You Will Believe
I remember seeing this flick in college, in the theaters. It was a good movie and though the effects are not really up to today’s standards, the movie is still a fun watch with some really good moments.
Plot Synopsis (There Be Spoilers):
The young, sickly King Einon was wounded in a battle. In order for him to survive, he is healed by Draco, a dragon. Some years later, Bowen, a dragon slayer, encounters Draco. The two team up to form a traveling duo that perform an act, but the act is only known by themselves. Bowen supposedly “slays” Draco and then collects a reward from the town or village that he protects by killing the dragon who had been “terrorizing” them. From there, Bowen and Draco must save the entire kingdom from the rule of the now evil King Einon, who is part of Draco and Draco a part of him. Written by David Landers – IMDB
Dennis Quaid – Bowen – Dennis Quaid can be very hit or miss. In this he is both hit and miss, but for the most part he very good as the dragonslayer Bowen. Going from knight to dragonslayer-on-the-road, to putting on a show with said dragon makes for a very entertaining transition throughout the film. Quaid moves well and it is obvious that he spent time getting ready for the role physically.
Draco: Who’s the girl?
Bowen: A nuisance! Get rid of her!
Bowen: They’re trying to placate you with a sacrifice!
Draco: Oh, now whoever gave them *that* bright idea?
Bowen: Never mind! Just get rid of her!
Bowen: Eat her!
Draco: Oh, please. YUCK!
Bowen: Aren’t we squeamish; you ate Sir Egglemore, hypocrite!
Draco: I merely chewed in self-defense, but I never swallowed.
Sean Connery – Draco – Here is the highlight off the movie. Sean Connery is Draco. The animators made the face move like his and you can see his scowl on its face from time to time. In 1996, animated characters and live action was still be perfected and though the concept is not as well done as in movies like Who Framed Roger Rabbit, it works in this flick and the voice of Sean Connery sells the movie. You forget that the character is an animated dragon and not Connery himself.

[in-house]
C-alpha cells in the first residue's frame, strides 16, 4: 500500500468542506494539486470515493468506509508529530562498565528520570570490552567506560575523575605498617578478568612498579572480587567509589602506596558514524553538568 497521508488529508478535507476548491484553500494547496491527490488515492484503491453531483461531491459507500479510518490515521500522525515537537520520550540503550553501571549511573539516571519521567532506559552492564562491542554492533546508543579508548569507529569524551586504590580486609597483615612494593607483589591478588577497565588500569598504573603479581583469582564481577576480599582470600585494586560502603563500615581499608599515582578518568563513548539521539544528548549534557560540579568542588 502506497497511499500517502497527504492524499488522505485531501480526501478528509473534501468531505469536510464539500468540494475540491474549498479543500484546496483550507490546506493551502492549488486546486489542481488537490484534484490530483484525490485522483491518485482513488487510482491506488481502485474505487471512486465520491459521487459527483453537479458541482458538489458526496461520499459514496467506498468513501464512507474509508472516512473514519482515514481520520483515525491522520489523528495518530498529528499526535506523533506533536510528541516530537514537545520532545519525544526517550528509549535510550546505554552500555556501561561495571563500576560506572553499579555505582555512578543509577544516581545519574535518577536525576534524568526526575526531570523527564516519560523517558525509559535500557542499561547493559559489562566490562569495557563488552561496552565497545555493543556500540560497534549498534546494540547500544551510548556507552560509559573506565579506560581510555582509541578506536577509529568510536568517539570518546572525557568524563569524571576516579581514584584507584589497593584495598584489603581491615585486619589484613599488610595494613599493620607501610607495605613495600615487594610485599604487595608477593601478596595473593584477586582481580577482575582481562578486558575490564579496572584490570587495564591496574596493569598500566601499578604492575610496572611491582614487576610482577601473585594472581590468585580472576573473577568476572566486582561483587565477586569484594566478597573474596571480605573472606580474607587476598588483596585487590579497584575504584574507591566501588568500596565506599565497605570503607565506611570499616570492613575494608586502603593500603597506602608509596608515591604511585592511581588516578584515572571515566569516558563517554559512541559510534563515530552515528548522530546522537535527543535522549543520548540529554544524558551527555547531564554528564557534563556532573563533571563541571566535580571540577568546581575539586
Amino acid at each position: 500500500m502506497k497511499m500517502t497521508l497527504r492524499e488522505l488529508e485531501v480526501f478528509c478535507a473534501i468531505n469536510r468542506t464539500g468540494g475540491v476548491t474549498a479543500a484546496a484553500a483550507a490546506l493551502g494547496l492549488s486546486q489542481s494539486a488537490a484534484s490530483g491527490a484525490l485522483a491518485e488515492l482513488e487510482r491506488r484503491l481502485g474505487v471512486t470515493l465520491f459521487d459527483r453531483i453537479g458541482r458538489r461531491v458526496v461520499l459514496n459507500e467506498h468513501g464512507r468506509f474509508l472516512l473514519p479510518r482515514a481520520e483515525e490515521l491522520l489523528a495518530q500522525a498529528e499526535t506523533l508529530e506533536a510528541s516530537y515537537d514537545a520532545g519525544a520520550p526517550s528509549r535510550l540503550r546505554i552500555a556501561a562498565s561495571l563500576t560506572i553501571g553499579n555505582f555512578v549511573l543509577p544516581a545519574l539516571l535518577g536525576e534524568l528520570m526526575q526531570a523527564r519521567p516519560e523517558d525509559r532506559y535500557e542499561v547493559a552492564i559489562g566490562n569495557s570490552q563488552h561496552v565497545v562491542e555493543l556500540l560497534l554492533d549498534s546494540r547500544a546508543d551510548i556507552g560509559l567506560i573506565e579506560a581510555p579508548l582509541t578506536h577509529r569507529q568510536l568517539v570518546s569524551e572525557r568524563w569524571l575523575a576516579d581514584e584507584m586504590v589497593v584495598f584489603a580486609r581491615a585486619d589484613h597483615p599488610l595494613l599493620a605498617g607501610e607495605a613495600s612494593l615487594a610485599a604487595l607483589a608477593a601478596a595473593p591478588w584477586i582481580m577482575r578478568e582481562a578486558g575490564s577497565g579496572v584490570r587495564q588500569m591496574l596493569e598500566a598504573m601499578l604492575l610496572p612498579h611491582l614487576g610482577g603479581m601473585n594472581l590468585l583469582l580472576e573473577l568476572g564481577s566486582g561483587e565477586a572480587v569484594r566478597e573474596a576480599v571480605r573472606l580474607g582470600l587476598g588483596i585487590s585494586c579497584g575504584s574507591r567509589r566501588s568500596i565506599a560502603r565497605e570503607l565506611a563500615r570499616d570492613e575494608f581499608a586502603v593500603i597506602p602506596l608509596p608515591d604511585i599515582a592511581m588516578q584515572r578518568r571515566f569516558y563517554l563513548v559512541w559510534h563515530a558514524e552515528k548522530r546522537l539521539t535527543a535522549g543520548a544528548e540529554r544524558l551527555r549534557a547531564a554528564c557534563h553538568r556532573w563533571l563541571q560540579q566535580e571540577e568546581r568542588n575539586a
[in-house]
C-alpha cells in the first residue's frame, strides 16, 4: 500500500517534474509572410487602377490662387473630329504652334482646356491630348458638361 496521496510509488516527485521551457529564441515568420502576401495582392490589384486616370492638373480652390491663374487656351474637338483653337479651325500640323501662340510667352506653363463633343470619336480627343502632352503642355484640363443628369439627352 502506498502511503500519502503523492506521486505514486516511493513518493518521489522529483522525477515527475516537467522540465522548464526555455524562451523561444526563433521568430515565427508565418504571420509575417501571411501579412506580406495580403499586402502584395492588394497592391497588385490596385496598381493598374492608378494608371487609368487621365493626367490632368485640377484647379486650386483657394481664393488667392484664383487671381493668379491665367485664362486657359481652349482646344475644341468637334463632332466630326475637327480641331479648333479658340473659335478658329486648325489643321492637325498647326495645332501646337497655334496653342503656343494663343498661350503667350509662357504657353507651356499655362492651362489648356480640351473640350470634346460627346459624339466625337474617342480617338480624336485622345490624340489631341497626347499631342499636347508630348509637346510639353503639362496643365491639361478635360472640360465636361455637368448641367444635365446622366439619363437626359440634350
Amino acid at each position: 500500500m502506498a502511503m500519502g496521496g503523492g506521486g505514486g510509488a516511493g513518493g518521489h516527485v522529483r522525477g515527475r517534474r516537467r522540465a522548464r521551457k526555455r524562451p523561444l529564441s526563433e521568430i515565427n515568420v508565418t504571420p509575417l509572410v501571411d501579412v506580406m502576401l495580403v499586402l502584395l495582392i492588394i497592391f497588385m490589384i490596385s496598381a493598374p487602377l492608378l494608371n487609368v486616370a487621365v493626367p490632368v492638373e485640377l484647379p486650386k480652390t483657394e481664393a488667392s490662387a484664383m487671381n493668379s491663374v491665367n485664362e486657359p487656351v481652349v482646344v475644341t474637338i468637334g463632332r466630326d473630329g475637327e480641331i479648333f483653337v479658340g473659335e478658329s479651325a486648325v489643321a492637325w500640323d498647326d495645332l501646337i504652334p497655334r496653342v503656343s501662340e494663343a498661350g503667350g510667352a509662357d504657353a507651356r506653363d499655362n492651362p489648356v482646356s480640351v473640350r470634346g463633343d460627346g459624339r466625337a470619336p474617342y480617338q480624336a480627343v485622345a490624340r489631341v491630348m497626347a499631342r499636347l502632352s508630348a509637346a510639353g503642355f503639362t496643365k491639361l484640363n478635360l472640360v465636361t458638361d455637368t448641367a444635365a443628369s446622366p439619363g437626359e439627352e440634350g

When there are no more dragons to slay, how will you make a living, knight?
Pete Postlethwaite – Gilbert of Glackenspur – I love Pete Postlethwaite. He is a superb British actor and always delivers a wonderful performance (Check out Brassed Off!). In this he plays an antiquarian monk that falls into the party to help defeat the evil king. Not his best role ever but he still an acting machine.
Gilbert: My humble life is indebt to your exalted prowess, your dauntless courage, and your superb, swift sword!
Bowen: You have the poet’s gift of exaggeration.
Gilbert: Oh, sir, you should read my histories.
The Basic Concept – Dragon saves king but dragons are still bad. Obviously they learned that dragons are thinking individuals, we saw one remove part of its heart to save the king but the people still leave in terror. Again, we are back to the concept of the Suspension of Disbelief – I can suspend my disbelief in dragons for the running time of the movie but it is much harder to suspend the disbelief in the continued hatred of dragons after one saved the king. You would have thought with his life tied to that one there would have been a moratorium on slaying dragons just on general purposes.
Dennis Quaid – Yup, he gets to appear twice. He is so over-the-top in some scenes that he has no where to go emotionally. Te amount of rage he tries to put into his role of dragonslayer is put off by the fact that he so easily forms a partnership then a friendship with a dragon. This may have been a directorial choice but it also may have been the enigmatic Mr Quaid.
All in all, this is a good movie. Forget the effects, which were Academy Award worthy in 1996, and just get into the movie. Let the fantasy setting and a very well voiced dragon take you back to the 10th century.